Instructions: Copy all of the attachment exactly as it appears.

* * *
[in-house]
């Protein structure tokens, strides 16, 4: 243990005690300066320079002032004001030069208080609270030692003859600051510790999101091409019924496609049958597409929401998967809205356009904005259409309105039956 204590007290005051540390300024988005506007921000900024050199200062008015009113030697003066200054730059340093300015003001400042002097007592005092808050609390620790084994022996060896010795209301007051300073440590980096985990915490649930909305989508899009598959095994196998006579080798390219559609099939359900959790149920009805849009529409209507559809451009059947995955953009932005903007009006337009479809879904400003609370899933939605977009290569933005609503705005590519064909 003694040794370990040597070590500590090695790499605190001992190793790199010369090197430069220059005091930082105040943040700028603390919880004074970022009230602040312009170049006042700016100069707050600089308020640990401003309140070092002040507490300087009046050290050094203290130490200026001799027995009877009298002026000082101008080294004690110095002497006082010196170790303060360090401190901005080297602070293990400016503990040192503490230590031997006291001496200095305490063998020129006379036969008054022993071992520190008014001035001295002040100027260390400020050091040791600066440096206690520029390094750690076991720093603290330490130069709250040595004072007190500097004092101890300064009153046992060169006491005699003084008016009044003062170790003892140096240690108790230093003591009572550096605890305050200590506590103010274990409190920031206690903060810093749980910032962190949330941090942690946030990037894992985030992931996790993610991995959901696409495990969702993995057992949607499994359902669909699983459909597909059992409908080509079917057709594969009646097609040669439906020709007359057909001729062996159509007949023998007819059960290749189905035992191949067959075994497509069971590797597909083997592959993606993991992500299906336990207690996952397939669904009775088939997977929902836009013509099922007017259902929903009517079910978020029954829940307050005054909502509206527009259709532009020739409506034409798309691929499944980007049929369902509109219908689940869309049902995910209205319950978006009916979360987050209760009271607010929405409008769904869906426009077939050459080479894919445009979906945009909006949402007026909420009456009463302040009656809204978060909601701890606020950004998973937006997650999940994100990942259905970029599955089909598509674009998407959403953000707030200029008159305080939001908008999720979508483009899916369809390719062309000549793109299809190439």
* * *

[in-house]
């Protein structure tokens, strides 16, 4: 243990005690300066320079002032004001030069208080609270030692003859600051510790999101091409019924496609049958597409929401998967809205356009904005259409309105039956 204590007290005051540390300024988005506007921000900024050199200062008015009113030697003066200054730059340093300015003001400042002097007592005092808050609390620790084994022996060896010795209301007051300073440590980096985990915490649930909305989508899009598959095994196998006579080798390219559609099939359900959790149920009805849009529409209507559809451009059947995955953009932005903007009006337009479809879904400003609370899933939605977009290569933005609503705005590519064909 003694040794370990040597070590500590090695790499605190001992190793790199010369090197430069220059005091930082105040943040700028603390919880004074970022009230602040312009170049006042700016100069707050600089308020640990401003309140070092002040507490300087009046050290050094203290130490200026001799027995009877009298002026000082101008080294004690110095002497006082010196170790303060360090401190901005080297602070293990400016503990040192503490230590031997006291001496200095305490063998020129006379036969008054022993071992520190008014001035001295002040100027260390400020050091040791600066440096206690520029390094750690076991720093603290330490130069709250040595004072007190500097004092101890300064009153046992060169006491005699003084008016009044003062170790003892140096240690108790230093003591009572550096605890305050200590506590103010274990409190920031206690903060810093749980910032962190949330941090942690946030990037894992985030992931996790993610991995959901696409495990969702993995057992949607499994359902669909699983459909597909059992409908080509079917057709594969009646097609040669439906020709007359057909001729062996159509007949023998007819059960290749189905035992191949067959075994497509069971590797597909083997592959993606993991992500299906336990207690996952397939669904009775088939997977929902836009013509099922007017259902929903009517079910978020029954829940307050005054909502509206527009259709532009020739409506034409798309691929499944980007049929369902509109219908689940869309049902995910209205319950978006009916979360987050209760009271607010929405409008769904869906426009077939050459080479894919445009979906945009909006949402007026909420009456009463302040009656809204978060909601701890606020950004998973937006997650999940994100990942259905970029599955089909598509674009998407959403953000707030200029008159305080939001908008999720979508483009899916369809390719062309000549793109299809190439």